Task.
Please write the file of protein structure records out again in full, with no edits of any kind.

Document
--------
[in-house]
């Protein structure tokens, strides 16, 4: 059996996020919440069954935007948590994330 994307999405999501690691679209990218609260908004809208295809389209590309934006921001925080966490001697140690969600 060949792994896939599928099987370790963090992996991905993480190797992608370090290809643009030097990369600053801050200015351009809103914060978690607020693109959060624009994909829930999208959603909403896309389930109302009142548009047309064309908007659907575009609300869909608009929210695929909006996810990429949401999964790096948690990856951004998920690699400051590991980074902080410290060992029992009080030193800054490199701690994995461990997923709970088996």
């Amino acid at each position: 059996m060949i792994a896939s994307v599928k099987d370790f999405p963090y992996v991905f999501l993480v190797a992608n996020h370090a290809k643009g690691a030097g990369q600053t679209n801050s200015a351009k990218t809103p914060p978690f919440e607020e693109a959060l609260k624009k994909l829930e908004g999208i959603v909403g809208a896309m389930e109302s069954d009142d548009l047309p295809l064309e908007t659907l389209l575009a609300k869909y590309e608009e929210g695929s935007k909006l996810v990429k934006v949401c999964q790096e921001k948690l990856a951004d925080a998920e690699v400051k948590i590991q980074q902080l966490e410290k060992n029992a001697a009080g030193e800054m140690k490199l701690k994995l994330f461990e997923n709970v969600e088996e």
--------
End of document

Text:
[in-house]
């Protein structure tokens, strides 16, 4: 059996996020919440069954935007948590994330 994307999405999501690691679209990218609260908004809208295809389209590309934006921001925080966490001697140690969600 060949792994896939599928099987370790963090992996991905993480190797992608370090290809643009030097990369600053801050200015351009809103914060978690607020693109959060624009994909829930999208959603909403896309389930109302009142548009047309064309908007659907575009609300869909608009929210695929909006996810990429949401999964790096948690990856951004998920690699400051590991980074902080410290060992029992009080030193800054490199701690994995461990997923709970088996």
């Amino acid at each position: 059996m060949i792994a896939s994307v599928k099987d370790f999405p963090y992996v991905f999501l993480v190797a992608n996020h370090a290809k643009g690691a030097g990369q600053t679209n801050s200015a351009k990218t809103p914060p978690f919440e607020e693109a959060l609260k624009k994909l829930e908004g999208i959603v909403g809208a896309m389930e109302s069954d009142d548009l047309p295809l064309e908007t659907l389209l575009a609300k869909y590309e608009e929210g695929s935007k909006l996810v990429k934006v949401c999964q790096e921001k948690l990856a951004d925080a998920e690699v400051k948590i590991q980074q902080l966490e410290k060992n029992a001697a009080g030193e800054m140690k490199l701690k994995l994330f461990e997923n709970v969600e088996e």